Major Directors and Producers
LumiÃ¨re, Auguste and Louis: In 1895, the LumiÃ¨re brothers invented a machine, the CinÃ©matographe, that could shoot, print, and project moving pictures. It was superior to Thomas Edisonâ€™s Kinetograph (1891) because it was portable, allowing for easy transportation and outdoor use. On December 28, 1895, a date widely considered the birthday of cinema, the LumiÃ¨res held a public screening of five of their first films, including Workers Leaving the LumiÃ¨re Factory and The Arrival of a Train at the Station. As the titles suggest, the LumiÃ¨re films were primarily nonfiction recordings of everyday occurrences, although some also included staged comedic and dramatic elements. The LumiÃ¨res sent camera crews abroad to shoot and exhibit films, inspiring the birth of film industries around the world and garnering them international fame. The CinÃ©matographe used 35-millimeter film and had a projection speed of 16 frames per secondâ€”technical specifications that would become industry standards in the silent period.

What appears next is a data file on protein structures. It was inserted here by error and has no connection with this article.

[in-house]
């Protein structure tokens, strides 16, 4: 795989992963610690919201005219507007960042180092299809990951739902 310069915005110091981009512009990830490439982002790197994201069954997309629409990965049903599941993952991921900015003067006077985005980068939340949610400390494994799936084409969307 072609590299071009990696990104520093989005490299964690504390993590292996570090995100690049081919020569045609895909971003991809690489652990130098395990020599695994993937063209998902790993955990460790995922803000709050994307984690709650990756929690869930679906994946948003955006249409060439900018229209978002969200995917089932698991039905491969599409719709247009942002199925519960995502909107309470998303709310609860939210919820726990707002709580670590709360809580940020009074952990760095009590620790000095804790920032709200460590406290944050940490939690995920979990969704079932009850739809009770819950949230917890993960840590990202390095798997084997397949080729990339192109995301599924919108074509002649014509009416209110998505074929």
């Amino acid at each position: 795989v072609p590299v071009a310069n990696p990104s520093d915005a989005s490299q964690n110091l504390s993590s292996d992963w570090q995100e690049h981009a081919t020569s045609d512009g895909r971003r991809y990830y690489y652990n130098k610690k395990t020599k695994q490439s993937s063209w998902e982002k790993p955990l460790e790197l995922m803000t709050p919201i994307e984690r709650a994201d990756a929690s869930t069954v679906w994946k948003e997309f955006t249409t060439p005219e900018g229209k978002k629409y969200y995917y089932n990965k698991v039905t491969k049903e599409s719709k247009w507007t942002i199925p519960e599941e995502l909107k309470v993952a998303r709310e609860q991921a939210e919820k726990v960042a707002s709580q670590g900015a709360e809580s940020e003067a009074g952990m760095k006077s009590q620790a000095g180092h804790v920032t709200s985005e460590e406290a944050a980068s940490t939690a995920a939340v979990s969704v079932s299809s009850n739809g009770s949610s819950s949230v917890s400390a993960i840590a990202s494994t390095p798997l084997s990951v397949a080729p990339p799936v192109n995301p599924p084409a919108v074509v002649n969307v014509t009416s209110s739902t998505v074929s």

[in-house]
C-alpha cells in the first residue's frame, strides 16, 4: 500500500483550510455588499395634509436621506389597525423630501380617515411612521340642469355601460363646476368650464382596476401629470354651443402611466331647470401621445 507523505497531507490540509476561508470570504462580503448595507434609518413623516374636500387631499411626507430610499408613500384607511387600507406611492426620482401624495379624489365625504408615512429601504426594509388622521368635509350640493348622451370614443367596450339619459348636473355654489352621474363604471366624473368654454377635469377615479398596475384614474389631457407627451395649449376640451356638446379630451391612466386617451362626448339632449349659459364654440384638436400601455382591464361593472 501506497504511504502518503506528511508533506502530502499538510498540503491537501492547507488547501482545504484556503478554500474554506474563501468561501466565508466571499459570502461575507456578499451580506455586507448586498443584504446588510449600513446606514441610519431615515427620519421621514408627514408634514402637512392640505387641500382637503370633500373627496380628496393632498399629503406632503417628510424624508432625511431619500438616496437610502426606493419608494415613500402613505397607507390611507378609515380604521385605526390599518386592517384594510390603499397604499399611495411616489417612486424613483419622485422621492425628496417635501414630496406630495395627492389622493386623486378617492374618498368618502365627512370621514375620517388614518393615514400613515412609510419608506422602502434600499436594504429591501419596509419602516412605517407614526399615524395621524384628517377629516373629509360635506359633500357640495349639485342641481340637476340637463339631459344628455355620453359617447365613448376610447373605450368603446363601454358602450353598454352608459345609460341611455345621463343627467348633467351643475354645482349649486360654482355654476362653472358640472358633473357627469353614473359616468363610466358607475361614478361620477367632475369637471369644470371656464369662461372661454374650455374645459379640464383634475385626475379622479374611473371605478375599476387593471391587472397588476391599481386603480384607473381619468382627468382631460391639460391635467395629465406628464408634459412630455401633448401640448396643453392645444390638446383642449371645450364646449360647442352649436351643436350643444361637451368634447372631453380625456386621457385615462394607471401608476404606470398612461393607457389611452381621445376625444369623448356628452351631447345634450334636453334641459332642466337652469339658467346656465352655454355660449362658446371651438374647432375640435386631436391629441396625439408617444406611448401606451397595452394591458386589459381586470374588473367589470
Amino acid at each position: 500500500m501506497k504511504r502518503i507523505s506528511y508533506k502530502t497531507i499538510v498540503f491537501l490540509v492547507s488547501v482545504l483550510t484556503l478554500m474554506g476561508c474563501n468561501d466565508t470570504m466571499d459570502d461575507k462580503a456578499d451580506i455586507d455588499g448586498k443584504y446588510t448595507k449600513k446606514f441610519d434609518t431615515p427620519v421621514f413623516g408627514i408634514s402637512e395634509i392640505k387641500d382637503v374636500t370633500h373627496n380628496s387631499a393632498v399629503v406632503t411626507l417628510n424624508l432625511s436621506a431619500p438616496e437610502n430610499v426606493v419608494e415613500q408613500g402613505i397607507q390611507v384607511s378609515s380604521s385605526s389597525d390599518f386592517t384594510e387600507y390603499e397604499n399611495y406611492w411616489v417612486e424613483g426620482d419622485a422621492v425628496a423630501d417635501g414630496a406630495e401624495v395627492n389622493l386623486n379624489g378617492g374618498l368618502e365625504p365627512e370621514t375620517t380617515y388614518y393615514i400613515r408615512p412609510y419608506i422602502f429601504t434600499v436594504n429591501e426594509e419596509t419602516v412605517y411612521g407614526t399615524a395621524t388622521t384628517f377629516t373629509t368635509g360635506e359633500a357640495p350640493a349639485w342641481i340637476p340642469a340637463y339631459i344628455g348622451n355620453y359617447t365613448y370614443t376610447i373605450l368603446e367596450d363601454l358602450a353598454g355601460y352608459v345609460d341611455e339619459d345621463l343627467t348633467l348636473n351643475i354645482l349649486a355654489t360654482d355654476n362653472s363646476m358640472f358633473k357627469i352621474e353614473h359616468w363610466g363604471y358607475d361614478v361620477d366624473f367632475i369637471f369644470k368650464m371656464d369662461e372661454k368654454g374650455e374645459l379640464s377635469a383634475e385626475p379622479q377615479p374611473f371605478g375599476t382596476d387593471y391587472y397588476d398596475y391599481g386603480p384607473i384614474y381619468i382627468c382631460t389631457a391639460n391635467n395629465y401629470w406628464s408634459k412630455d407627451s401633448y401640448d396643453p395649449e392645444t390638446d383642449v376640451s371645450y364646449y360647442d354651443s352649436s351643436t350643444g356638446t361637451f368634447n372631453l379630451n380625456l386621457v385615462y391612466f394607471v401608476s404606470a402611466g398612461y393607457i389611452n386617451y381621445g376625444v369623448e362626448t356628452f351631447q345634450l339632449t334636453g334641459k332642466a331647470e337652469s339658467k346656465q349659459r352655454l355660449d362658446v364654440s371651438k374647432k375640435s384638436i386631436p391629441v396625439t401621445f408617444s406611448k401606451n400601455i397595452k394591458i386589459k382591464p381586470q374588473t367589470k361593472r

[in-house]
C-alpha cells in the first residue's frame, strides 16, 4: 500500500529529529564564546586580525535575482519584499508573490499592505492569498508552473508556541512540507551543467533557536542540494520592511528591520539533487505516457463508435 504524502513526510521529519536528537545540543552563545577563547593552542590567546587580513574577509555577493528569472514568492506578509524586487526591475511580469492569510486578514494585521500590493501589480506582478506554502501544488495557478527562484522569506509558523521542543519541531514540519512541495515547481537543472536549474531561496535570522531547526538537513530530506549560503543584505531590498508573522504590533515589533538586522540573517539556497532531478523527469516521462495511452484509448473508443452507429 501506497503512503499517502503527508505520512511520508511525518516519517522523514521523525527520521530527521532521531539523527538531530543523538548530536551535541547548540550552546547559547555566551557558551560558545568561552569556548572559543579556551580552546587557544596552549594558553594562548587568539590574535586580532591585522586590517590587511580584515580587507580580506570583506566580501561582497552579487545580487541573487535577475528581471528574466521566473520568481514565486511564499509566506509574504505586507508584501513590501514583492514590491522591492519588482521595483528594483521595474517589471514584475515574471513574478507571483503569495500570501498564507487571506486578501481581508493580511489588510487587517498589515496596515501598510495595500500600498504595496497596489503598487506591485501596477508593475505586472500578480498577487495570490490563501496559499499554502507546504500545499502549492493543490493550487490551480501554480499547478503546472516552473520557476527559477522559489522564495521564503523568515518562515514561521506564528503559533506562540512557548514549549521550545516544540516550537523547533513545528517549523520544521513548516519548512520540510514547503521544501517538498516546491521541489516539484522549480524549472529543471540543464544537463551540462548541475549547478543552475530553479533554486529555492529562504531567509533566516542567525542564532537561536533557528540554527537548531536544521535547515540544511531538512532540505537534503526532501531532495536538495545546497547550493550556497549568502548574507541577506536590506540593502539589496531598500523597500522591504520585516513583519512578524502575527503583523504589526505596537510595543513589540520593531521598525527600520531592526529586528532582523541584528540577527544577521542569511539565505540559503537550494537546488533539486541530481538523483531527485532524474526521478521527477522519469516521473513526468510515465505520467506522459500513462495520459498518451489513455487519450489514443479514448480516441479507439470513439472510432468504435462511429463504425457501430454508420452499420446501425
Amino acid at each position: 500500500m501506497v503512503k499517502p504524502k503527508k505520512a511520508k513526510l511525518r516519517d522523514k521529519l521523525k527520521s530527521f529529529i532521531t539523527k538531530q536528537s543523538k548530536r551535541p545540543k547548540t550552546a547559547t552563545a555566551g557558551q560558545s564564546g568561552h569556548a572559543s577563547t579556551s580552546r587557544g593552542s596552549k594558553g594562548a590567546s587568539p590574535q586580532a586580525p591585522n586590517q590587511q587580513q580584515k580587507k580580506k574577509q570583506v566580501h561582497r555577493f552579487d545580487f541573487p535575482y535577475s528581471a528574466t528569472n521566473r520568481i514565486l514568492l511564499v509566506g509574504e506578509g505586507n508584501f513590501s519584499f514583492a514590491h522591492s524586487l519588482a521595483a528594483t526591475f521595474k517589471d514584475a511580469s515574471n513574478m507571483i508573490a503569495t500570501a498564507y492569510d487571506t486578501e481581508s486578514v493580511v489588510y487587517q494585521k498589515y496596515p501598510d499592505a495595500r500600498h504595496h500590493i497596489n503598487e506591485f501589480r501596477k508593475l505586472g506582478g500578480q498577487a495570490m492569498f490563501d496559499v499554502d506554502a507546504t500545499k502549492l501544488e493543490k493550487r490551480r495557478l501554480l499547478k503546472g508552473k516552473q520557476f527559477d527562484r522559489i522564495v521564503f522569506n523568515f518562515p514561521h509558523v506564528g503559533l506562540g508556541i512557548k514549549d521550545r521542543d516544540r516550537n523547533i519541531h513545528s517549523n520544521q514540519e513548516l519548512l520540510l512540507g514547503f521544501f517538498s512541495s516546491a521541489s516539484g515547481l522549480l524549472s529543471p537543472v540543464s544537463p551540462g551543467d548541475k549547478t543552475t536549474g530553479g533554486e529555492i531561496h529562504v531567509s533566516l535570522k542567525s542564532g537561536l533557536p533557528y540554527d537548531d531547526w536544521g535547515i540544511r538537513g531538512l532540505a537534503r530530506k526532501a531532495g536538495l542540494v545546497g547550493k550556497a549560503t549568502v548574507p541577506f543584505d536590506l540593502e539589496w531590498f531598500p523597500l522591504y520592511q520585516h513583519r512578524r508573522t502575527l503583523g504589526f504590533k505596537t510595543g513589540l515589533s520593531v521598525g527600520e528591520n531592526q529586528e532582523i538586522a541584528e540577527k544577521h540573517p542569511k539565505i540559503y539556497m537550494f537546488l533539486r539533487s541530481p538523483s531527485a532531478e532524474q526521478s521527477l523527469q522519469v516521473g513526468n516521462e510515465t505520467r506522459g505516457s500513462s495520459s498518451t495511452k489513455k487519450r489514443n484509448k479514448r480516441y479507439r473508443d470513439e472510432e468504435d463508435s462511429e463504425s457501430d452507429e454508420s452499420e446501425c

MÃ©liÃ¨s, Georges: While the LumiÃ¨re brothers demonstrated cinemaâ€™s documentary function, MÃ©liÃ¨s is considered the first to explore the mediumâ€™s potential for fictional storytelling. In films such as A Trip to the Moon (1902), MÃ©liÃ¨s created whimsical adventure stories that were shot on elaborate stage sets and that became popular for their sight gags and otherworldly imagery. MÃ©liÃ¨s was a pioneer in the use of optical effects, editing, mise-en-scÃ¨ne, and lighting design. His inventive and fantastical films revealed the mediumâ€™s ability to convey artistic creativity and imagination.